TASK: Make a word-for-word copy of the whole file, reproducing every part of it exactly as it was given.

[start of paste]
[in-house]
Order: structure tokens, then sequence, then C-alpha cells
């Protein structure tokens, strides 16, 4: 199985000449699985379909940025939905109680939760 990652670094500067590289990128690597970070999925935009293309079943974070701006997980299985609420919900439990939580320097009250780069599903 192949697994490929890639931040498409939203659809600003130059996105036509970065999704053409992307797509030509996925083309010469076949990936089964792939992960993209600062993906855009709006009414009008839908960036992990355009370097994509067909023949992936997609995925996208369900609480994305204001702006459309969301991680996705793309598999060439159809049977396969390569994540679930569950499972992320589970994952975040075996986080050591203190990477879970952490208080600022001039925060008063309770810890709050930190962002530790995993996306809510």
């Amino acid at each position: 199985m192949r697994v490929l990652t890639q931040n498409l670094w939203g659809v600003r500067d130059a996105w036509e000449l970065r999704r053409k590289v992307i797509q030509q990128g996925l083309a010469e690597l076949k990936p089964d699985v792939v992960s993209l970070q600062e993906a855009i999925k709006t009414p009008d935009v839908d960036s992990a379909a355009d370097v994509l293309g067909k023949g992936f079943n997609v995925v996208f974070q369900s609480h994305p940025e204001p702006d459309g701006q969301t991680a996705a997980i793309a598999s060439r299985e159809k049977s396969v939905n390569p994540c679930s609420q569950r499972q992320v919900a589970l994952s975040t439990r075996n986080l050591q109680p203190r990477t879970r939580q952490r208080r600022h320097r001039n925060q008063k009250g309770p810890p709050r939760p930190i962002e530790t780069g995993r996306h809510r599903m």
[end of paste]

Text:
[in-house]
Order: structure tokens, then sequence, then C-alpha cells
């Protein structure tokens, strides 16, 4: 199985000449699985379909940025939905109680939760 990652670094500067590289990128690597970070999925935009293309079943974070701006997980299985609420919900439990939580320097009250780069599903 192949697994490929890639931040498409939203659809600003130059996105036509970065999704053409992307797509030509996925083309010469076949990936089964792939992960993209600062993906855009709006009414009008839908960036992990355009370097994509067909023949992936997609995925996208369900609480994305204001702006459309969301991680996705793309598999060439159809049977396969390569994540679930569950499972992320589970994952975040075996986080050591203190990477879970952490208080600022001039925060008063309770810890709050930190962002530790995993996306809510």
């Amino acid at each position: 199985m192949r697994v490929l990652t890639q931040n498409l670094w939203g659809v600003r500067d130059a996105w036509e000449l970065r999704r053409k590289v992307i797509q030509q990128g996925l083309a010469e690597l076949k990936p089964d699985v792939v992960s993209l970070q600062e993906a855009i999925k709006t009414p009008d935009v839908d960036s992990a379909a355009d370097v994509l293309g067909k023949g992936f079943n997609v995925v996208f974070q369900s609480h994305p940025e204001p702006d459309g701006q969301t991680a996705a997980i793309a598999s060439r299985e159809k049977s396969v939905n390569p994540c679930s609420q569950r499972q992320v919900a589970l994952s975040t439990r075996n986080l050591q109680p203190r990477t879970r939580q952490r208080r600022h320097r001039n925060q008063k009250g309770p810890p709050r939760p930190i962002e530790t780069g995993r996306h809510r599903m």